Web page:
This is a guest blog written by Beverly Doraty, Communications Consultant & Project Manager at Ingenium.
Last week I celebrated 11 years of working at Ingenium. 11 years of working for an entrepreneur. 11 years on a team that while small in size, could rival the biggest company in ability, creativity and camaraderie. 11 years of learning stuff, like these 11 things:
- Strength in numbers is overrated. There is plenty of strength in 1 or 2 or 3. There is plenty of success, plenty of capacity, plenty of capability. If you know what you’re doing, sometimes size really doesn’t matter.
- And while size might not matter, fit sure does. Every organization (regardless of its size), needs a team made up of complementary skills, willingness to learn and the exact right balance of like-mindedness and differing opinions. These things you can easily describe. Whether someone truly “fits” within a team, is something you only know when you see it. And when you do, it’s magic.
- Any room can be a meeting room. We’ve had some pretty nice boardrooms over the years, some pretty funky office space where we’ve dreamed up some pretty great ideas. But some of our best ideas have been hatched in a dining room, or on an airplane, or sitting on a train, in a coffee shop, standing in a parking lot or hanging out in a hotel room in our pyjamas. Inspiration can happen anywhere. (Be honest, you’re trying to figure out the pyjama one right now…).
- Everyone gets by with a little help from their friends. I think there is an inherent willingness for small businesses to help one another. I’ve seen it over the last 11 years. There is a steadfast group of partners, collaborators and co-conspirators we’ve worked with who are 100% sincerely interested in helping us to be better. When you’ve been here long enough, you come to realize that Ottawa is a small, supportive community that only looks like a big city.
- It’s liberating to live outside a job description. There are certain things at Ingenium that I have to do. There is a role I play within the company that is necessary and unique, and carries with it requirements that need to be fulfilled and expectations that need to be met. But much of my role is not bound by words on a piece of paper. Over the last 11 years I’ve touched every aspect of the business. I’ve handled some pretty eclectic tasks. I’ve been encouraged to stretch my abilities, and to focus on things that energize me. Above all, I’ve been given the space to learn.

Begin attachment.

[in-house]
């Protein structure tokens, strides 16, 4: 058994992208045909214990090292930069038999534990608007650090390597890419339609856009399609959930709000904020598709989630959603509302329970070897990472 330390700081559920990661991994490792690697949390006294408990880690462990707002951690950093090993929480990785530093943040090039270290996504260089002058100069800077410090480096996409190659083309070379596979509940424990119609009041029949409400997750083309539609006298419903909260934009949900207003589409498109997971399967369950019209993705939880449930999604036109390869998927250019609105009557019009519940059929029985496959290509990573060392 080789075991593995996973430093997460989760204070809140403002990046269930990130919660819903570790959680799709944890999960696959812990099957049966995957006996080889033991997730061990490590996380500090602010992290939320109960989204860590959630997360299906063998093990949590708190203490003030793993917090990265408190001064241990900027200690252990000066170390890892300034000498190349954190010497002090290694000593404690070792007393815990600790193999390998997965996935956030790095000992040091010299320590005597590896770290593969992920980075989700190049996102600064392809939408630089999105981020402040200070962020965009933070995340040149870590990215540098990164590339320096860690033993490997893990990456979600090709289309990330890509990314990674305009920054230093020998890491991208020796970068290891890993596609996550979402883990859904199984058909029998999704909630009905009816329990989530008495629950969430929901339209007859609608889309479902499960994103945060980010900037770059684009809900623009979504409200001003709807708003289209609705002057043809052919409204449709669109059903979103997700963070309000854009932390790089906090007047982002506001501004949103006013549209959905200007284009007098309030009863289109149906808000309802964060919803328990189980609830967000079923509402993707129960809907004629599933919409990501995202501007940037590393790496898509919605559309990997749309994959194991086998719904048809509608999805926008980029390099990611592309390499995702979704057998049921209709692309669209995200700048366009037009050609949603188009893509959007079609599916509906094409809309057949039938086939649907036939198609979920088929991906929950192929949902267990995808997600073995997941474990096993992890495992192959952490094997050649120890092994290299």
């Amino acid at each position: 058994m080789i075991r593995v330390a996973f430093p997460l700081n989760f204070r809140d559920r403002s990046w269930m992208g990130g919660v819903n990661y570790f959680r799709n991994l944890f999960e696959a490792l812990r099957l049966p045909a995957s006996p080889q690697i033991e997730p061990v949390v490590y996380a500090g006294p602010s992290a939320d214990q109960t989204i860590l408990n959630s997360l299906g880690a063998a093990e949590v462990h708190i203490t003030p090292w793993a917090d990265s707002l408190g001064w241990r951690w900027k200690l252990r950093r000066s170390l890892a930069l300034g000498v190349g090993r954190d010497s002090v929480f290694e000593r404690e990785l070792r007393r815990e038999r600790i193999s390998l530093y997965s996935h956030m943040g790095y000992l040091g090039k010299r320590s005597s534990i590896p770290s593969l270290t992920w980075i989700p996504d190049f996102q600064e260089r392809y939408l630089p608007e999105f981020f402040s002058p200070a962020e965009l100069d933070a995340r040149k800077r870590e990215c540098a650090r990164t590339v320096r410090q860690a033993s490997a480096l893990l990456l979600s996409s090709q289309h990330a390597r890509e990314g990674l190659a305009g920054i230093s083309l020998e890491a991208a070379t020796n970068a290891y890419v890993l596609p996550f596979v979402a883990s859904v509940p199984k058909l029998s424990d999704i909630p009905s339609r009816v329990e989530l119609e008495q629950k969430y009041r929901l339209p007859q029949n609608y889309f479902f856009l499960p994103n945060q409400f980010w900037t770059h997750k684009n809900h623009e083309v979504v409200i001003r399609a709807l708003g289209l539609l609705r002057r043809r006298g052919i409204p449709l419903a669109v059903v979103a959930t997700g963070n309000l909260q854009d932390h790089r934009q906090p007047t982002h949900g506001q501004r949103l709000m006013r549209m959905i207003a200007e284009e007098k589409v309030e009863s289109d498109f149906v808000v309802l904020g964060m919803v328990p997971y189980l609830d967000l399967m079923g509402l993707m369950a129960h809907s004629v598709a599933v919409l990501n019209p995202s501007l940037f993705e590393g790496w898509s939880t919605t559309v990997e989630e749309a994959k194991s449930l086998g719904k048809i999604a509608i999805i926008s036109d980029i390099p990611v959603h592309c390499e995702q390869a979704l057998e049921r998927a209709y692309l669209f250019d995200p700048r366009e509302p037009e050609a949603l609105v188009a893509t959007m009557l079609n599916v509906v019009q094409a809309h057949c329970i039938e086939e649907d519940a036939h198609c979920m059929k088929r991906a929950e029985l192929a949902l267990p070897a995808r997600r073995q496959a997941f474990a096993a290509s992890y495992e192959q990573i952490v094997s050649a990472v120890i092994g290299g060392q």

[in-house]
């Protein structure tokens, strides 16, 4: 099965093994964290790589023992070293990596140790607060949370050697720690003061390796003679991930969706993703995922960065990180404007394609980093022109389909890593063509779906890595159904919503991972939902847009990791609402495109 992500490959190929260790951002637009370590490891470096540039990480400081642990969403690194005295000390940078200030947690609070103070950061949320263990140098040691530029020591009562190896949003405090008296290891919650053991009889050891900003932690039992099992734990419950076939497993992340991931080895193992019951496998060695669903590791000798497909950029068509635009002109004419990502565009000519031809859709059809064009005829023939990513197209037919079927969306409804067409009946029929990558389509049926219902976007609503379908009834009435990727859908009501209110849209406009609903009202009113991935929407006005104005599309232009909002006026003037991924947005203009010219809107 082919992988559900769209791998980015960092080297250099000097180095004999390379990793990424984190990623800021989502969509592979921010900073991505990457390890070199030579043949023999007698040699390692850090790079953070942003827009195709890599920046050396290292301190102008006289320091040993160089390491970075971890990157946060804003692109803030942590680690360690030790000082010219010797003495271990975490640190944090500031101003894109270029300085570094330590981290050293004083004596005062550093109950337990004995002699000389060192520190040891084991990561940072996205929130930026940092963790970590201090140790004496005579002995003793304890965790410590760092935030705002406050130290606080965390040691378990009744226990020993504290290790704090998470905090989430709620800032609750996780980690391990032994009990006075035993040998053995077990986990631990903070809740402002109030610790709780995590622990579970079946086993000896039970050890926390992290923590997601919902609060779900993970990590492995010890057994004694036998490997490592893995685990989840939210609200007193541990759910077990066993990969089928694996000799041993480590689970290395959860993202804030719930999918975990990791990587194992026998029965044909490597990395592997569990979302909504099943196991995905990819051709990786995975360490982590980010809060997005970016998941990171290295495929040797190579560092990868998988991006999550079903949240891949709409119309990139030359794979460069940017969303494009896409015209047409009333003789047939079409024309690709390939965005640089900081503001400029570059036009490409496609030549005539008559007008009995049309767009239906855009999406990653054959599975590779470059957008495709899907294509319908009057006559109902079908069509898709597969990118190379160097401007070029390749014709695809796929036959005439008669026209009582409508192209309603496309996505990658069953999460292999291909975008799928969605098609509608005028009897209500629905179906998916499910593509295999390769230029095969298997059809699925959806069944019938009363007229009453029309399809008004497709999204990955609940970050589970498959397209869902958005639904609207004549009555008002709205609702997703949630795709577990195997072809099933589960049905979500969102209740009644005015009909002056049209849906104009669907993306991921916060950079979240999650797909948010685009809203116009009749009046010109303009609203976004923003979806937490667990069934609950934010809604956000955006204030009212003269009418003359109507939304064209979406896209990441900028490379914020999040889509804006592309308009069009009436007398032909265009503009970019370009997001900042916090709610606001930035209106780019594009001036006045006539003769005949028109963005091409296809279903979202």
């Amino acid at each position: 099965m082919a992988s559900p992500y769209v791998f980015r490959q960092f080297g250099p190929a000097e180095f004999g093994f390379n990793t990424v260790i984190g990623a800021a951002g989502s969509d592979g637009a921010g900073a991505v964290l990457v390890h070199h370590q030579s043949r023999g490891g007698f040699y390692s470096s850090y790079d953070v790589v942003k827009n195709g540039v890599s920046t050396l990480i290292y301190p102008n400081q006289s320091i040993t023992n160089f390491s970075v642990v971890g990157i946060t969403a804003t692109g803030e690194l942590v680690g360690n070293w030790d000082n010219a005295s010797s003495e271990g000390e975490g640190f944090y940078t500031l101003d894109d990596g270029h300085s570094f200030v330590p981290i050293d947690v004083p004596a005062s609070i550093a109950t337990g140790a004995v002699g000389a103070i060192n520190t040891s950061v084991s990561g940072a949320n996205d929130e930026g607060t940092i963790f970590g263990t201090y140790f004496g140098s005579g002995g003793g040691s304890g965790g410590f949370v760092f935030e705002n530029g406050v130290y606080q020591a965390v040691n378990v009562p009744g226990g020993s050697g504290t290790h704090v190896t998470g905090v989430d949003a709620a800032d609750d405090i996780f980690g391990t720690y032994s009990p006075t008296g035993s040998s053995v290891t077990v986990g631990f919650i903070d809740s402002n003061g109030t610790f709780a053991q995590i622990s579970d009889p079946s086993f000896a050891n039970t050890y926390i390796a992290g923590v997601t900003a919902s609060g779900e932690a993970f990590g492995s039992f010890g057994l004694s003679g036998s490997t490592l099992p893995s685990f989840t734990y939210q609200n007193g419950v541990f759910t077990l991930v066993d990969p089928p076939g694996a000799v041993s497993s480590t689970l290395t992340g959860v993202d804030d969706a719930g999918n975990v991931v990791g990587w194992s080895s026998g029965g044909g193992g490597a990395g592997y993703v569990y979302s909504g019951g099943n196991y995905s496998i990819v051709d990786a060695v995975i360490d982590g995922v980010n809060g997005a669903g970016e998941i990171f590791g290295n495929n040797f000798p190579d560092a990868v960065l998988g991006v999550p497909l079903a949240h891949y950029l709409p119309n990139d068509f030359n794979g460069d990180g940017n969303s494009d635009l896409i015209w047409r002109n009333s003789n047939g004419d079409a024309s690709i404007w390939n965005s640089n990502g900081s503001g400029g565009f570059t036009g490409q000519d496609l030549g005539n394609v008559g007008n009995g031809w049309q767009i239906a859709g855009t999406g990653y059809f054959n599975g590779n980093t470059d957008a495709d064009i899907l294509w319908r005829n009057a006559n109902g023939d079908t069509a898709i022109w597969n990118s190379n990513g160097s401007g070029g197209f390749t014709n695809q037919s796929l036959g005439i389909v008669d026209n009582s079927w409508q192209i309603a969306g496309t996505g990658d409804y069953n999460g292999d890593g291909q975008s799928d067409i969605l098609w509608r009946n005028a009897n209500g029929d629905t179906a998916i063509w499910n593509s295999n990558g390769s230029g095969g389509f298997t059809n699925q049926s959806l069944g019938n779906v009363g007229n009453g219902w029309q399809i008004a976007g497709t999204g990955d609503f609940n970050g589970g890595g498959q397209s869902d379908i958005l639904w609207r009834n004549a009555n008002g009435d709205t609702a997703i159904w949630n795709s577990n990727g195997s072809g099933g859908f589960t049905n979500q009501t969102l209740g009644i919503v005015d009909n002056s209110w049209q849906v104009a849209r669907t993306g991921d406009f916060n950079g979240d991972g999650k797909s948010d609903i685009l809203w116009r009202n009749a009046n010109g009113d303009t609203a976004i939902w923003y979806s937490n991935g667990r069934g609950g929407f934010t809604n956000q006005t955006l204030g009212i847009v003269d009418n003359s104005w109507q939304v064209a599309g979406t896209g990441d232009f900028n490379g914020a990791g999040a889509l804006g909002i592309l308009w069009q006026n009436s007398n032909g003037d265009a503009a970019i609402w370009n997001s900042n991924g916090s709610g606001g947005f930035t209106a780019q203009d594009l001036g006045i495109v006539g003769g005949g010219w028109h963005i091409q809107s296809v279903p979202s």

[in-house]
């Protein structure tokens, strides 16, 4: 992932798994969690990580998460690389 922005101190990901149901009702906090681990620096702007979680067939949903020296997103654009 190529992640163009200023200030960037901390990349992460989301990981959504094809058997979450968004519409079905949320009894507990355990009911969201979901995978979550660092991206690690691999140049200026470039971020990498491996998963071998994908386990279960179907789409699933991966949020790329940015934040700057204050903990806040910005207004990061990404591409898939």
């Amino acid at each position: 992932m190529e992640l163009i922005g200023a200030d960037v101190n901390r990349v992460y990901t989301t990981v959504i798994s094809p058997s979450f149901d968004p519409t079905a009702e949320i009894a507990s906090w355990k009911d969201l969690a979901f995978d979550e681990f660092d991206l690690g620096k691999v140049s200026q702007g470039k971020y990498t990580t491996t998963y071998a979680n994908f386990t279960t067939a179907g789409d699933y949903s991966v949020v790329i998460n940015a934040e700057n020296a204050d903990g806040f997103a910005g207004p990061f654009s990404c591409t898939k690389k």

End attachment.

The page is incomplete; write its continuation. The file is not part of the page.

- Just because you don’t have a big infrastructure around you, doesn’t mean you don’t have kickass processes and systems in place. Even if you’re a small business, or maybe it’s especially if you’re small, you need to deliberately set up repeatable, established ways of doing things. We do this. It’s kind of our thing. Even if they can be a pain in the ass sometimes, I’ve learned it’s always worth it in the end. (See what I did there??)
- Work friendships can be genuine. This I know for sure.
- Almost everything is more complicated than it seems. If I had a nickel every time we started a project one way and then had it veer off in a different direction, I’d be writing this from onboard my private jet. But that’s what keeps things interesting. It forces us to always bring our A game and rise to the challenge, and that is an extremely satisfying thing.
- Every company party should have a little dancing. That comment stands on its own.
- In 11 years, I’ve never had to struggle to get noticed by my boss. Of course I’ve also never had a place to hide, but that’s ok, I’m down with that.
- Trust your gut. 11 years ago I had the luxury of choosing between two jobs. Between a large conventional organization, complete with all the fixings, and a small, near start-up company that was unlike any job I had had before. Unlike any job of any one I knew, at the time. One was clearly the safer, more responsible choice. The other one sat in the pit of my stomach telling me that I couldn’t not give it a go.
So I went.